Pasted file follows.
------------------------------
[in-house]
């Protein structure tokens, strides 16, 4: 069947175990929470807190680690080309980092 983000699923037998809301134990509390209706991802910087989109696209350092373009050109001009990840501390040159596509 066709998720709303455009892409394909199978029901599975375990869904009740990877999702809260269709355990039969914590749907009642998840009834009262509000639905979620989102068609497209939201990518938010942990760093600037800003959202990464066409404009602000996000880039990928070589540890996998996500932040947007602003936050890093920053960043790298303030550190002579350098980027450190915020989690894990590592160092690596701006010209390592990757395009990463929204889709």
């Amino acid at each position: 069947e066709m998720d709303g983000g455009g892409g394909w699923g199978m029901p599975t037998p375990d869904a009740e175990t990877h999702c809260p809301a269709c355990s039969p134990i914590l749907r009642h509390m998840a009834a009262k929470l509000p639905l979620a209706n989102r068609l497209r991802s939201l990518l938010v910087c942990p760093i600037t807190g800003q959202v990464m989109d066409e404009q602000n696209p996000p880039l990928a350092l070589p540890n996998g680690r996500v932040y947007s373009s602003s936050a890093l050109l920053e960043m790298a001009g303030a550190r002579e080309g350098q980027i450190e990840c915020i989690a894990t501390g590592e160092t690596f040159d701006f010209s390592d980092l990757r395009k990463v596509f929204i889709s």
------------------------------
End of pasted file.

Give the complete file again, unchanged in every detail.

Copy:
[in-house]
């Protein structure tokens, strides 16, 4: 069947175990929470807190680690080309980092 983000699923037998809301134990509390209706991802910087989109696209350092373009050109001009990840501390040159596509 066709998720709303455009892409394909199978029901599975375990869904009740990877999702809260269709355990039969914590749907009642998840009834009262509000639905979620989102068609497209939201990518938010942990760093600037800003959202990464066409404009602000996000880039990928070589540890996998996500932040947007602003936050890093920053960043790298303030550190002579350098980027450190915020989690894990590592160092690596701006010209390592990757395009990463929204889709």
């Amino acid at each position: 069947e066709m998720d709303g983000g455009g892409g394909w699923g199978m029901p599975t037998p375990d869904a009740e175990t990877h999702c809260p809301a269709c355990s039969p134990i914590l749907r009642h509390m998840a009834a009262k929470l509000p639905l979620a209706n989102r068609l497209r991802s939201l990518l938010v910087c942990p760093i600037t807190g800003q959202v990464m989109d066409e404009q602000n696209p996000p880039l990928a350092l070589p540890n996998g680690r996500v932040y947007s373009s602003s936050a890093l050109l920053e960043m790298a001009g303030a550190r002579e080309g350098q980027i450190e990840c915020i989690a894990t501390g590592e160092t690596f040159d701006f010209s390592d980092l990757r395009k990463v596509f929204i889709s």